This week we bring you the Highly Commended images from our inaugural Photography Competition. Well the first three images are, and the last image is an ‘authors pick’! Enjoy.

 

What We Study

Chert – Jeremy Mole (Undergrad Earth and Marine Science Student)

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I took this photo at an outcrop on Melville Point, NSW during the EMSC1008 south coast field trip run by Dr. Andrew Berry in September 2016. It is a picture of a series of cherts, which are fine grained organic sedimentary rocks formed by a process called diagenesis, where siliceous skeletons of marine plankton are dissolved, and the silica re-precipitated from the resulting solution. The chert can be of many colours such as brown, grey, yellow, red and white as seen in the photo. Also featuring in the photo are some well-defined fold structures.

Although it was a cloudy, rainy, wet day, the colours were still so vibrant that I took a couple of photos. Nothing fancy, just low aperture

Who We Are

Another Hard Day At Warramunga (Warramunga, NT)  – Associate Professor Hrvoje Tkalčić  (Seismology and Mathematical Geophysics)

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This photo was taken about 50 km SE from Tennant Creek NT at Warramunga, a seismic and infrasound array run by Seismology and Mathematical Geophysics group at RSES on behalf of the United Nations for the purpose of monitoring nuclear explosions. Seismology can distinguish between nuclear explosions and earthquakes, and Warramunga provides a perfect location to do that due to its remoteness, i.e. distance from anthropogenic activity. I am an academic manager at Warramunga and regularly go there to visit. The photo was taken several years ago during a visit in the monsoon season when the team from the UN (based in Vienna) was also on the site to perform some retrofit of the array elements. We were driving along the blue arm (that runs north-south) when the vehicle got bogged. The heavy rains at Warramunga usually cause floods!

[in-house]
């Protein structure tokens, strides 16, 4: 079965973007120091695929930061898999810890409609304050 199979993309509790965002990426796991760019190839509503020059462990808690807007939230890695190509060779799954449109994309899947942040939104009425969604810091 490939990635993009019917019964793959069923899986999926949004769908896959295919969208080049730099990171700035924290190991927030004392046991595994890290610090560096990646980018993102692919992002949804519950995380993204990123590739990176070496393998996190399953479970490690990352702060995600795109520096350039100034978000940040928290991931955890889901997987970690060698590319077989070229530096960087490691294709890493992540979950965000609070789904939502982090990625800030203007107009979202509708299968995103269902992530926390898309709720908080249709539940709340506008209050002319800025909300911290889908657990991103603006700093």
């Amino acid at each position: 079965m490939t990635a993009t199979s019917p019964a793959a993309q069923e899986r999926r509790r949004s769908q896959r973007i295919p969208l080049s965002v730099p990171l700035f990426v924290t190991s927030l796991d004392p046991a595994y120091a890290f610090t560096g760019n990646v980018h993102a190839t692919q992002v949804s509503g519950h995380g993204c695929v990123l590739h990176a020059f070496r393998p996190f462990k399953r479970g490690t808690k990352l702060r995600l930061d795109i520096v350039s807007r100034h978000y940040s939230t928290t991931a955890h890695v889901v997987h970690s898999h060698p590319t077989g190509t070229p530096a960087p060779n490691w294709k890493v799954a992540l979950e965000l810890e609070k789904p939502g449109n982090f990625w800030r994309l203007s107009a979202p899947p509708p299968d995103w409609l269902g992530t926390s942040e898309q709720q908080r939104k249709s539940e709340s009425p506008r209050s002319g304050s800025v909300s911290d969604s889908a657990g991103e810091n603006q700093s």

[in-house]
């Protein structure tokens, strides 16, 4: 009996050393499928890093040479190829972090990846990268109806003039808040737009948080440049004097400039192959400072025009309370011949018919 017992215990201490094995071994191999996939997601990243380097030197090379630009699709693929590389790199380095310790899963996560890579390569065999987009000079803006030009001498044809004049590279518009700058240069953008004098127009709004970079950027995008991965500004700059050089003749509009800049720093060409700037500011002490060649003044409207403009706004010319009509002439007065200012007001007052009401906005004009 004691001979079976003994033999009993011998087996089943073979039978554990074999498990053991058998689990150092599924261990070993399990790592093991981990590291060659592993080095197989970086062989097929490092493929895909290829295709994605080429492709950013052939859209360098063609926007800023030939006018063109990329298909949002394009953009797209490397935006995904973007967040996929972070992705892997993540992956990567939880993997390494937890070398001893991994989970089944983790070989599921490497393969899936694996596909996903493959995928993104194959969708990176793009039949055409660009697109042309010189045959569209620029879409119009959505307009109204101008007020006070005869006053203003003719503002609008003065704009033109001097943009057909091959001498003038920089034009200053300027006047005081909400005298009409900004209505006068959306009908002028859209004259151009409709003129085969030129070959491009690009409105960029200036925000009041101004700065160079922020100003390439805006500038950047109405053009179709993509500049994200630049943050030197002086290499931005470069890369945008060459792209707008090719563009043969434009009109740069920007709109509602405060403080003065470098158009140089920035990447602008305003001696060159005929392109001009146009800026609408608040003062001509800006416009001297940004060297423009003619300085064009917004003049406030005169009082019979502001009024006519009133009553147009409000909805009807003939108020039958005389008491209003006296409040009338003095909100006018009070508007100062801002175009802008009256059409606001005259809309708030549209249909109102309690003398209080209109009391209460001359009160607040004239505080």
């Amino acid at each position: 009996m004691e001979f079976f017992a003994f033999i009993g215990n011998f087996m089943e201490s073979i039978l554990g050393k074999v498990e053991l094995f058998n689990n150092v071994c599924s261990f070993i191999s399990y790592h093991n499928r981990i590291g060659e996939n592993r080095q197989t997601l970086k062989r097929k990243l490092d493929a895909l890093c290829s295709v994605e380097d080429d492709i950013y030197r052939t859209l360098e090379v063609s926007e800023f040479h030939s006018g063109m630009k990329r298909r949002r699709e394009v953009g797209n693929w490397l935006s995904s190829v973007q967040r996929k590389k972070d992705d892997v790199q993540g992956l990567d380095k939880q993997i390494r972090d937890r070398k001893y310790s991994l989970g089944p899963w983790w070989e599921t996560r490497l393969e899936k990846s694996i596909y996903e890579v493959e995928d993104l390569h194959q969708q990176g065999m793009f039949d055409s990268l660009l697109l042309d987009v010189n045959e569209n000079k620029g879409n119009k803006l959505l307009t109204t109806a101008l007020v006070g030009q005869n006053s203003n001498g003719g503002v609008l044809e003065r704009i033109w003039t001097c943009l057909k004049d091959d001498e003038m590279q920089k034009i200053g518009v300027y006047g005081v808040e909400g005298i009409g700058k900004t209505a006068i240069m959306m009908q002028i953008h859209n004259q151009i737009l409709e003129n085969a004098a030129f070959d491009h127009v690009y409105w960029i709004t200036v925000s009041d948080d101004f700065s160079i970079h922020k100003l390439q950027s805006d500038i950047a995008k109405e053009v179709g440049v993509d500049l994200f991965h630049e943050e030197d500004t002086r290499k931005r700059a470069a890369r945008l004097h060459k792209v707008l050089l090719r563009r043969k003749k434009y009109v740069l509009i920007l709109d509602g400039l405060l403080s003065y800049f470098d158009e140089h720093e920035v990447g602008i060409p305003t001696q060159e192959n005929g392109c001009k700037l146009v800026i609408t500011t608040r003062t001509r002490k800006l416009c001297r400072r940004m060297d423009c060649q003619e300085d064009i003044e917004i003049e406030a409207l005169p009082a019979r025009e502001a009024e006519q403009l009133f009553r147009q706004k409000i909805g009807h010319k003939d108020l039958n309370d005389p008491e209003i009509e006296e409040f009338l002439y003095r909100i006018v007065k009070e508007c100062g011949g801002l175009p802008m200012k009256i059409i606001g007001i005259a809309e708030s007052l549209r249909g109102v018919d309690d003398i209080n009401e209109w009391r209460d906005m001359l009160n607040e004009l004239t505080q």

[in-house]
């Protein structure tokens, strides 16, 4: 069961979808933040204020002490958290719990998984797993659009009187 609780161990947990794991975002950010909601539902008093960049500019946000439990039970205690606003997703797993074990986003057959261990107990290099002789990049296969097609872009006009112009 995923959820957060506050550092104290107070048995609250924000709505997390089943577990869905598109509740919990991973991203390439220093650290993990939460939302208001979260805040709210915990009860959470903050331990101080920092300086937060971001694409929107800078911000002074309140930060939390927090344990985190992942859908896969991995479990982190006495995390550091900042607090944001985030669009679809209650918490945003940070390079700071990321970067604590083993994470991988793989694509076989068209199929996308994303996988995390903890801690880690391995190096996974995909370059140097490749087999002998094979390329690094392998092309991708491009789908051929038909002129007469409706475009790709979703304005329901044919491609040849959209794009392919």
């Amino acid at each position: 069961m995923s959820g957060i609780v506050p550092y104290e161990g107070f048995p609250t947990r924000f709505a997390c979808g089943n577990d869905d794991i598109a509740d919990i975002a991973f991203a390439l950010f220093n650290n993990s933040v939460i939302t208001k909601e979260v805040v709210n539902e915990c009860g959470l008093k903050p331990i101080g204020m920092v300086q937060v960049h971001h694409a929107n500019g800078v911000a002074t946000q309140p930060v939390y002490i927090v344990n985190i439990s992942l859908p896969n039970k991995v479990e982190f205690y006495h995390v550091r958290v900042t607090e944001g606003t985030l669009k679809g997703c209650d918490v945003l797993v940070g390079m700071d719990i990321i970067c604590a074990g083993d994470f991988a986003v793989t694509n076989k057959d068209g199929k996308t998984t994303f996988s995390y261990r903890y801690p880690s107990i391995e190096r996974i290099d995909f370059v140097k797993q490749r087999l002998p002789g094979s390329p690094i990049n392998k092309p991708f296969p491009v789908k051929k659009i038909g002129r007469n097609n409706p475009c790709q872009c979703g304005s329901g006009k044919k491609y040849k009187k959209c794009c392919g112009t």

Where We Go

Diving on Christmas Island – Associate Professor Nerilie Abram (ARC Future Fellow – Past Climates & Environmental Impacts)

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This photo was taken on a field trip in November 2016. The research trip was led by Dr. Jennie Mallela and involved carrying out reef surveys that have been monitoring the health of the coral reefs around the island. The research has been looking at how resilient the reefs are to variations in ocean temperature and to Phosphorous from the island’s mining industry. In coming years we will also be returning to Christmas Island to collected cores from some of the large corals. These will be used to study how the climate here has changed during the last few centuries.

 

Where We Go

Londa Burial Cave – Jessica Lowczak (PhD Student in Geochemistry)

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This photo was taken back in 2014 while I was undertaking field work in Toraja, south Sulawesi, Indonesia, helping Dr. Marnie Forster collect eclogites and blueschists from the Bantimala Complex.

These scenic mountains of south Sulawesi are also home to a small indigenous group called the Toraja People. Despite the strong Christian influence, following the arrival of Dutch missionaries in 1605, the Toraja People still practice traditional customs in accordance with Aluk Todolo (“Way of the ancestors”). When a Torajan dies their body is embalmed, cared for and farewelled through a series of funerary ceremonies called Rambu Soloq. Some of these ceremonies include symbolically feeding and taking out the deceased and carrying out animal sacrifices. The deceased is finally laid to rest on the eleventh day in a cave atop a cliff. The conclusion of the ceremony is believed to release the soul from the deceased where it then travels the “land of souls”.

 

Next Up: More amazing photos!